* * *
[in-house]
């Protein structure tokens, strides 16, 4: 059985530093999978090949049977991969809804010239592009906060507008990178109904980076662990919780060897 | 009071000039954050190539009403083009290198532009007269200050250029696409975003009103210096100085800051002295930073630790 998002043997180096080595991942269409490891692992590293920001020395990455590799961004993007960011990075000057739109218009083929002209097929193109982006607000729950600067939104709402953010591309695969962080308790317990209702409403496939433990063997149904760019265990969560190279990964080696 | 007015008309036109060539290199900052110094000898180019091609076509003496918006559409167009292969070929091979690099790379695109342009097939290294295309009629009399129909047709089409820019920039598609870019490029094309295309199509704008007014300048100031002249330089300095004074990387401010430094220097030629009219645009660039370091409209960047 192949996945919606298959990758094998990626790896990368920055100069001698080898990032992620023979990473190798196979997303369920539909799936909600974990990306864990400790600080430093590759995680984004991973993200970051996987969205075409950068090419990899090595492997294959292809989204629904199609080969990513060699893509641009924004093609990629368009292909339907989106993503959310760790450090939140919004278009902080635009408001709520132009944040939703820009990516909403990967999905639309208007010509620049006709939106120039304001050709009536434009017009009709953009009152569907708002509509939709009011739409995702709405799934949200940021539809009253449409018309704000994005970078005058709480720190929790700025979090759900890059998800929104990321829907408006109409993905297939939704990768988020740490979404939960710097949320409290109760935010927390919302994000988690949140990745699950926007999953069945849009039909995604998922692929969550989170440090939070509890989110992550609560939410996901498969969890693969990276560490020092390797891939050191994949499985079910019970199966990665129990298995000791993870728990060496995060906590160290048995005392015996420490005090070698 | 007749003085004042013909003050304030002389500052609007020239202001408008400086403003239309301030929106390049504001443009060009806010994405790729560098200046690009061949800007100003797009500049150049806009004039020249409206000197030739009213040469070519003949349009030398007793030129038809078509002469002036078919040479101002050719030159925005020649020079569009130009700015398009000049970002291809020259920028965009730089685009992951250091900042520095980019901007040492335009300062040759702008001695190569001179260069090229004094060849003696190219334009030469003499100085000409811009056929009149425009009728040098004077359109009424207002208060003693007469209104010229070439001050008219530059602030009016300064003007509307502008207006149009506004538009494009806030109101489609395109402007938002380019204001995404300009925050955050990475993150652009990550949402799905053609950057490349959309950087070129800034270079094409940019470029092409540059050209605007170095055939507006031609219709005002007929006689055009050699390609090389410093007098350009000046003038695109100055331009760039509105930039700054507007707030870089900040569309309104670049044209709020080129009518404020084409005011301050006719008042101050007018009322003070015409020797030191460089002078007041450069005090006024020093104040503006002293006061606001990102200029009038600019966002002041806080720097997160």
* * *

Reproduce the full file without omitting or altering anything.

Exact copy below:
[in-house]
């Protein structure tokens, strides 16, 4: 059985530093999978090949049977991969809804010239592009906060507008990178109904980076662990919780060897 | 009071000039954050190539009403083009290198532009007269200050250029696409975003009103210096100085800051002295930073630790 998002043997180096080595991942269409490891692992590293920001020395990455590799961004993007960011990075000057739109218009083929002209097929193109982006607000729950600067939104709402953010591309695969962080308790317990209702409403496939433990063997149904760019265990969560190279990964080696 | 007015008309036109060539290199900052110094000898180019091609076509003496918006559409167009292969070929091979690099790379695109342009097939290294295309009629009399129909047709089409820019920039598609870019490029094309295309199509704008007014300048100031002249330089300095004074990387401010430094220097030629009219645009660039370091409209960047 192949996945919606298959990758094998990626790896990368920055100069001698080898990032992620023979990473190798196979997303369920539909799936909600974990990306864990400790600080430093590759995680984004991973993200970051996987969205075409950068090419990899090595492997294959292809989204629904199609080969990513060699893509641009924004093609990629368009292909339907989106993503959310760790450090939140919004278009902080635009408001709520132009944040939703820009990516909403990967999905639309208007010509620049006709939106120039304001050709009536434009017009009709953009009152569907708002509509939709009011739409995702709405799934949200940021539809009253449409018309704000994005970078005058709480720190929790700025979090759900890059998800929104990321829907408006109409993905297939939704990768988020740490979404939960710097949320409290109760935010927390919302994000988690949140990745699950926007999953069945849009039909995604998922692929969550989170440090939070509890989110992550609560939410996901498969969890693969990276560490020092390797891939050191994949499985079910019970199966990665129990298995000791993870728990060496995060906590160290048995005392015996420490005090070698 | 007749003085004042013909003050304030002389500052609007020239202001408008400086403003239309301030929106390049504001443009060009806010994405790729560098200046690009061949800007100003797009500049150049806009004039020249409206000197030739009213040469070519003949349009030398007793030129038809078509002469002036078919040479101002050719030159925005020649020079569009130009700015398009000049970002291809020259920028965009730089685009992951250091900042520095980019901007040492335009300062040759702008001695190569001179260069090229004094060849003696190219334009030469003499100085000409811009056929009149425009009728040098004077359109009424207002208060003693007469209104010229070439001050008219530059602030009016300064003007509307502008207006149009506004538009494009806030109101489609395109402007938002380019204001995404300009925050955050990475993150652009990550949402799905053609950057490349959309950087070129800034270079094409940019470029092409540059050209605007170095055939507006031609219709005002007929006689055009050699390609090389410093007098350009000046003038695109100055331009760039509105930039700054507007707030870089900040569309309104670049044209709020080129009518404020084409005011301050006719008042101050007018009322003070015409020797030191460089002078007041450069005090006024020093104040503006002293006061606001990102200029009038600019966002002041806080720097997160």